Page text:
Praise for Global Teacher Priz

Global Teachers Prize winner Ranjitsinh Disale, a primary school educator from Zilla Parishad Primary School, in Maharashtra, India with his learners. Twitter:@MunirArikan

Praise for Global Teacher Prize winner who shares half of $1m prize with other finalists

Now in its sixth year, the award established by the Varkey Foundation in partnership with UNESCO, is the largest prize of its kind.

Praise for Global Teacher Priz

Global Teachers Prize winner Ranjitsinh Disale, a primary school educator from Zilla Parishad Primary School, in Maharashtra, India with his learners. Twitter:@MunirArikan

South African teacher Mokhudu Cynthia Machabaa Top 10 finalist for the Global Teacher Prize 2020, has expressed her surprise and gratitude as winner Ranjitsinh Disale from India announced he was sharing half the US$1 million prize money equally among the other Top 10 finalists.

Ranjitsinh Disale, a primary school teacher from Maharashtra, was announced the winner by British screen personality Stephen Fry at a virtual ceremony broadcast from London’s Natural History Museum.

In accepting the award, Disale made the extraordinary announcement that he will share half the prize money with his fellow Top 10 finalists, resulting in the other nine finalists receiving just over US$55,000 each.

This is the first time in the Global Teacher Prize’s six-year history that the overall winner has shared the prize money with other finalists.

Exemplary and selfless

Machaba, a foundation phase teacher from Ngwanamago Primary School in Limpopo, said she and the other finalists were proud to call Disale their friend.

“Such a huge gesture shows the world what an exemplary and selfless individual Ranjit is. There could be no better role model for teachers than Ranjit. In the year of COVID, which has brought unimaginable challenges to teachers across the world, he is a shining symbol of the incredible work that teachers do. Thank you, Ranjit.” 


Disale was selected from over 12,000 nominations and applications from over 140 countries around the world.

The Global Teacher Prize was set up to recognize one exceptional teacher who has made an outstanding contribution to the profession as well as to shine a spotlight on the important role teachers play in society. 

At this year’s ceremony, the Varkey Foundation also announced the launch of a new $50,000 Global Student Prize to recognize the efforts of extraordinary students throughout the world that are making a real impact on learning, the lives of their peers, and on society beyond.

On winning the Global Teacher Prize 2020, Disale said: “The COVID-19 pandemic has exposed education and the communities it serves in a multitude of ways. But in this hard time, teachers are giving their best to make sure every student has access to their birthright of a good education.”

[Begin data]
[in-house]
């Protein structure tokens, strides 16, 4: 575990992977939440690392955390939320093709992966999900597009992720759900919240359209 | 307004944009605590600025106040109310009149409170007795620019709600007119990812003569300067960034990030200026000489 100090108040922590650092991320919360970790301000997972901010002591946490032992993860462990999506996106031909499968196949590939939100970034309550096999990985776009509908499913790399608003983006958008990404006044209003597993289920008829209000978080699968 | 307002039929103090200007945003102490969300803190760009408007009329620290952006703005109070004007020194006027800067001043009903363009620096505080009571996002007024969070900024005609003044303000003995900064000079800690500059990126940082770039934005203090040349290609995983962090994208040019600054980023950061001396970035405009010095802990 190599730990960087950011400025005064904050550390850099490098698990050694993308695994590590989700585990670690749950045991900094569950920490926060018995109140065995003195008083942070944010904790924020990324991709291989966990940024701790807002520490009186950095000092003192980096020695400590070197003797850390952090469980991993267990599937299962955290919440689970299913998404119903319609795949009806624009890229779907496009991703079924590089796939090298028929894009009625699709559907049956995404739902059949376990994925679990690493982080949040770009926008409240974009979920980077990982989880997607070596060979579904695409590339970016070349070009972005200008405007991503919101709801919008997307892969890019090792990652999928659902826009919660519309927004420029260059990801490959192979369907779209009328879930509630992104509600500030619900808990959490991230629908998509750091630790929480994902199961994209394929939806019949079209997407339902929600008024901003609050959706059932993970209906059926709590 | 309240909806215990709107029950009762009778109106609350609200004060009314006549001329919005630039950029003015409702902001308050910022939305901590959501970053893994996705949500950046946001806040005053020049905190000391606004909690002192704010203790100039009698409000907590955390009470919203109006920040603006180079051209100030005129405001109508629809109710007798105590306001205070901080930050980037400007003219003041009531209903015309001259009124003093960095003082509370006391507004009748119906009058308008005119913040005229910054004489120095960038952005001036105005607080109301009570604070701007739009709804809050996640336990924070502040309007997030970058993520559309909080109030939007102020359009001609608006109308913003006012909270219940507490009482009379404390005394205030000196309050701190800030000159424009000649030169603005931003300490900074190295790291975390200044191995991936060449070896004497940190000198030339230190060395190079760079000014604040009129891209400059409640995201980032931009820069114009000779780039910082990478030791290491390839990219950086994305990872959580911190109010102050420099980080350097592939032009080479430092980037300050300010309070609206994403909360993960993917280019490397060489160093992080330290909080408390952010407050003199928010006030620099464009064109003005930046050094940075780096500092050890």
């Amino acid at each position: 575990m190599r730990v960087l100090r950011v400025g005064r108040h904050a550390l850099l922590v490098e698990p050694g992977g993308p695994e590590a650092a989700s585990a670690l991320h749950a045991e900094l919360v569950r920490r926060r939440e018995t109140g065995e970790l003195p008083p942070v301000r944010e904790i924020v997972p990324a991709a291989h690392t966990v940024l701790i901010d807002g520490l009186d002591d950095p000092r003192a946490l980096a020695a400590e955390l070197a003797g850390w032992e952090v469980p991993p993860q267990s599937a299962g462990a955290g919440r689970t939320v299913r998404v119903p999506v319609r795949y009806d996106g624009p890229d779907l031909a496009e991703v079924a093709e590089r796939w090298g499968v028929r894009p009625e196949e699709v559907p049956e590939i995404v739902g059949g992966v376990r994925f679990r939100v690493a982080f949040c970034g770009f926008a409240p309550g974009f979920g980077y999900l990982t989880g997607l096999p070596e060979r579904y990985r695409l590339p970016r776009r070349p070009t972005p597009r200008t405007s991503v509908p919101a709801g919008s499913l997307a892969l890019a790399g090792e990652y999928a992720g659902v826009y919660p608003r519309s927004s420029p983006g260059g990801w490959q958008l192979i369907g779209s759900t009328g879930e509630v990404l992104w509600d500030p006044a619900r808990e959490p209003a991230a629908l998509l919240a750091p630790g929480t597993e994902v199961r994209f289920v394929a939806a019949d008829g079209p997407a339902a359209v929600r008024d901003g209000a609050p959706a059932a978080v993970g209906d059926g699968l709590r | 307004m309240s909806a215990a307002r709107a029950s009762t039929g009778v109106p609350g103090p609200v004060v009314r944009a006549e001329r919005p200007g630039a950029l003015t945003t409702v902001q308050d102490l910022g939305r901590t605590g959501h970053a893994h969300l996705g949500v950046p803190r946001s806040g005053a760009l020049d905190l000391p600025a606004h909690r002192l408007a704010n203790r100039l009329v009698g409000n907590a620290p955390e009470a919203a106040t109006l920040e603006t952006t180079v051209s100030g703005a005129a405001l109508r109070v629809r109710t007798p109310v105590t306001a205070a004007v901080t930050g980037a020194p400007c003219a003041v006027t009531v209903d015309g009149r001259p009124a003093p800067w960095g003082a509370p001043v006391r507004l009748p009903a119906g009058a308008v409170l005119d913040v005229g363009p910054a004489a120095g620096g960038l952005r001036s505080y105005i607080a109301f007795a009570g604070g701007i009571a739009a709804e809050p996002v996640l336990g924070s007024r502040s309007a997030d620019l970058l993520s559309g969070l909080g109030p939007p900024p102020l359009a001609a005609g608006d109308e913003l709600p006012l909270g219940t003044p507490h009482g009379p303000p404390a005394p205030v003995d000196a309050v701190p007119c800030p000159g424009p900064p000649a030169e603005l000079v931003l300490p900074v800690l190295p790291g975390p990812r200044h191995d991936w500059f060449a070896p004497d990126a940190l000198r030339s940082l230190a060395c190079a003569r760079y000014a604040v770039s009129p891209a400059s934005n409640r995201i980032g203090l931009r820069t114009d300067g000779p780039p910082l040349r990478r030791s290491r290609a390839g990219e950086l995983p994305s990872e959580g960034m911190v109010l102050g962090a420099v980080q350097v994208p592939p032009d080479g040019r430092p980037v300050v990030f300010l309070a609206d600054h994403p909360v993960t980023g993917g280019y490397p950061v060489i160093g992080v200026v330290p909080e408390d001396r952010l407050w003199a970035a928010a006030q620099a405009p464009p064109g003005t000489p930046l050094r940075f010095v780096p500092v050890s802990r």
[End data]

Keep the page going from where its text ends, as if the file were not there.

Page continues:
“Teachers are the real change-makers who are changing the lives of their students with a mixture of chalk and challenges. They always believe in giving and sharing. And therefore, I am very pleased to announce that I will share 50% of the prize money equally among my fellow Top 10 finalists to support their incredible work. I believe, together, we can change this world because sharing is growing.”   

Stefania Giannini, Assistant Director-General for Education at UNESCO, said the award has done much to highlight how teachers transform the lives of young people everywhere. 

“I speak to you at a critical moment for education worldwide. The COVID pandemic has dealt a severe blow to education systems around the world, but the learning crisis must not turn into a learning catastrophe and it is the contribution of teachers during these difficult times that is making the difference really.”

Sunny Varkey, founder of the Global Teacher Prize, said: “Congratulations to Ranjitsinh Disale for winning the Global Teacher Prize 2020. By sharing the prize money you teach the world the importance of giving.

Why Disale was awarded the Global Teacher Prize

When Disale first arrived at the Zilla Parishad Primary School in 2009 it was a dilapidated building, sandwiched between a cattle shed and a storeroom.

Most of the girls were from tribal communities where school attendance could sometimes be as low as 2% and teenage marriage was common. For those that did make it to school, the curriculum was not in their primary language (Kannada), leaving many students unable to learn at all.

The soft-spoken educator was determined to turn this around, moving to the village and going to great efforts to learn the local language.

Disale then not only translated the class textbooks into his pupils’ mother tongue, but also embedded them with unique QR codes to give students access to audio poems, video lectures, stories and assignments.

Crucially, by analyzing their reflections he would change the content, activities, and assignments in the QR-coded textbooks to create a personalized learning experience for each student.

In addition, he upgraded the QR Coded Textbooks with immersive reader and Flipgrid tools to aid girls with special needs. 

Disale then went on to create nothing short of a revolution in the use of QR coded textbooks throughout India.

His school was the first in the state of Maharashtra to introduce them and after submitting a proposal and successful pilot scheme, the State Ministry announced in 2017 that they would introduce QR coded textbooks across the state for all grades 1-12.